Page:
Freeport High School boys tennis player Clay Canterbury returns a shot last season in a match against Cape Elizabeth. Like all high school spring sports in Maine, the start of the season will have to wait until April 27 to begin due to the coronavirus. (Bob Conn / The Times Record)

On Monday, the Maine Principals’ Association announced that the hands-off period, usually two weeks before the upcoming season, will be extended all the way to April 27, the date the Maine spring sports season was postponed to last Friday in the wake of the coronavirus. 

This means that “there should not be any organized team activity between now and the start of the spring season,” according to the MPA’s memo sent to coaches. 

Coaches understand that being in groups at this time is unsafe, but many coaches wish they could give workout plans to athletes during this time away from school and sports. 

Brunswick High School’s new boys lacrosse coach, Jason Miller, was only able to meet with his team once before the season was postponed and the hands-off period extended. 

“This whole situation is uncharted waters,” Miller said. “I knew myself and a couple other coaches were talking about what we could do for about a month while the kids were home. We wanted to encourage them to obey the intent of the closure, hold each other accountable, text each other how school and workouts are going and we wanted a grand plan to have workouts and have stuff that would play into systems and schemes. But the period threw a wrench into things.”

Miller is confident in the seniors he has on the team to help keep the younger players accountable but knows it’s not the same. 

“I feel like I am boxed in right now and there’s not a lot that I can do,” Miller said. “Everyone is anxious to play. We wanted to get the coaching juices flowing and get the players going.”

Track and field athletes have to design workouts for themselves during this time as coaches can’t talk about their sport with their athletes. Ben Murphy, head coach of the Sacopee Valley track and field team, says if he can reach his students while school is out, he should be able to reach his athletes.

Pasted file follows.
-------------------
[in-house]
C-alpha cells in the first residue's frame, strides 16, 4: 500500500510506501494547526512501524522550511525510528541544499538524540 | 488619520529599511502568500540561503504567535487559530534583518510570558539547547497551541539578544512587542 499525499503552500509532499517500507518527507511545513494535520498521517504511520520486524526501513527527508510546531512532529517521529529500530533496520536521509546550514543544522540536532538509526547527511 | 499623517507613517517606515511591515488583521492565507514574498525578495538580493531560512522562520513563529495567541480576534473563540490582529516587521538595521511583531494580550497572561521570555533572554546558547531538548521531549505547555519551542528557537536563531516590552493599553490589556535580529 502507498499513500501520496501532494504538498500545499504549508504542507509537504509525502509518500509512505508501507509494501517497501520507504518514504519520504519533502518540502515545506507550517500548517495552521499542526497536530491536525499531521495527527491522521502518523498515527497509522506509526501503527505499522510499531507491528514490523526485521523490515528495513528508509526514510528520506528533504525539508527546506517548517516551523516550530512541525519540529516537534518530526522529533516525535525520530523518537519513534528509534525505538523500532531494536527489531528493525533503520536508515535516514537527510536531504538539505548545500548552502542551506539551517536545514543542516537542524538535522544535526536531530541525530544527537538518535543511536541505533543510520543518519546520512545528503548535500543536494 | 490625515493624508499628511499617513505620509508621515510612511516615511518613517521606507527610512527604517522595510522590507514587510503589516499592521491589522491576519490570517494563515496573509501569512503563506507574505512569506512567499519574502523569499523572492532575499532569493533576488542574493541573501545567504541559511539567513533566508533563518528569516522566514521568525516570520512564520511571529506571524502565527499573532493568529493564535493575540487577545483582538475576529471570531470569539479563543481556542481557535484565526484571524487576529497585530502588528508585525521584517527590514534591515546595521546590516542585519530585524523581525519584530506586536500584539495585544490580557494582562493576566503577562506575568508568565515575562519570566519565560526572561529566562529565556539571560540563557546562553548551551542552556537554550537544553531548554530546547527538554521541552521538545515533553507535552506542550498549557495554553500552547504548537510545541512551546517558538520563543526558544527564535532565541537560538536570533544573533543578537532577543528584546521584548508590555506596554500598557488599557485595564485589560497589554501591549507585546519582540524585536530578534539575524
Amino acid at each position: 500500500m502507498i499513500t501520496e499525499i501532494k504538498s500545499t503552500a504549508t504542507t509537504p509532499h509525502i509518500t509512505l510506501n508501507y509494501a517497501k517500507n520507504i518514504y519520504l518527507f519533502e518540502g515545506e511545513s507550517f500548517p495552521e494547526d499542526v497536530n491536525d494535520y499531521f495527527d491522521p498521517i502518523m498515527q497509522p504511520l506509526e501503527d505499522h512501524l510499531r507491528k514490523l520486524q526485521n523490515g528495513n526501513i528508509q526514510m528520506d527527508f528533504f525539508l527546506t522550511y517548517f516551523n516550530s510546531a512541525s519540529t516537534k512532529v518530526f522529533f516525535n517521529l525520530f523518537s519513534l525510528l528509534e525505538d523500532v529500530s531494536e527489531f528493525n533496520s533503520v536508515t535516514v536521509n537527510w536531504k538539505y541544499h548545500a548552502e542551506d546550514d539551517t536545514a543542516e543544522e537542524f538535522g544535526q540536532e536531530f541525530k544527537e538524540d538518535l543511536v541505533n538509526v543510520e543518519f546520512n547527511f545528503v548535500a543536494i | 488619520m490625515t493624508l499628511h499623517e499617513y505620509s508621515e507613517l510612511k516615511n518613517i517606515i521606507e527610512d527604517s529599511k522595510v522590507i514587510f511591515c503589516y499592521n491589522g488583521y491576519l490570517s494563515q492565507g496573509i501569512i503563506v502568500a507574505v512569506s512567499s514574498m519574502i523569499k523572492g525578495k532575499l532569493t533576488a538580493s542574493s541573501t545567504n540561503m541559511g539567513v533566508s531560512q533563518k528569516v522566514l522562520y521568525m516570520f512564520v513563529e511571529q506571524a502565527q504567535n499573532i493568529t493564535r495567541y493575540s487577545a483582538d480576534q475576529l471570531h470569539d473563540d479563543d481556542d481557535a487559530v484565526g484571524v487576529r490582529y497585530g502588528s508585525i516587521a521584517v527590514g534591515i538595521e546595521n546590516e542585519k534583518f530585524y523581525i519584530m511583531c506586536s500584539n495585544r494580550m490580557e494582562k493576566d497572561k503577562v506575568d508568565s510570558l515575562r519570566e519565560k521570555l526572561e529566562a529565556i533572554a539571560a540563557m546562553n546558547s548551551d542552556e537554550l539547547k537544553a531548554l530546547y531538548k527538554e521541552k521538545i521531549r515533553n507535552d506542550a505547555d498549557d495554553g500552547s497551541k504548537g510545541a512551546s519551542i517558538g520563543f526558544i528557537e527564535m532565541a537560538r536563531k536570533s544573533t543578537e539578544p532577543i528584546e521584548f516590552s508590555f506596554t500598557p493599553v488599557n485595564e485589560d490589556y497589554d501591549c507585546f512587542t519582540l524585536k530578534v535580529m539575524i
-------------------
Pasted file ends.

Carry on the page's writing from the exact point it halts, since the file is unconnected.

“I can’t even tell my guys, ‘Hey, here’s a basic core workout you could do, go on a two-mile run,’ just basic stuff that constitutes preseason practice,” Murphy said. I can’t touch base and that’s difficult because we are doing remote teaching and to me that’s remote coaching, there’s not much difference there.”

A senior on the Sacopee Valley track and field team is heading into the Navy when he graduates this year and joined track to prepare for the military’s physical fitness test. Murphy can’t help him until late April. 

“He messaged me Monday and said, ‘Hey, as far as I’m concerned track season starts today so let me know if you have anything for me,’” Murphy said. “And I said, ‘Hey, I’ll get back to you,’ then the post comes out so I can’t even suggest anything to him. I said, ‘I don’t think I can give you a workout but here’s a book I used.’ The fact that I can’t tell a kid to use a program doesn’t make sense at all.”

Murphy said he will be filing an appeal in hopes that the MPA will lift the hands-off period on March 30, the day the spring season originally would have started for all sports besides baseball and softball, which would have had pitchers and catchers report the week before.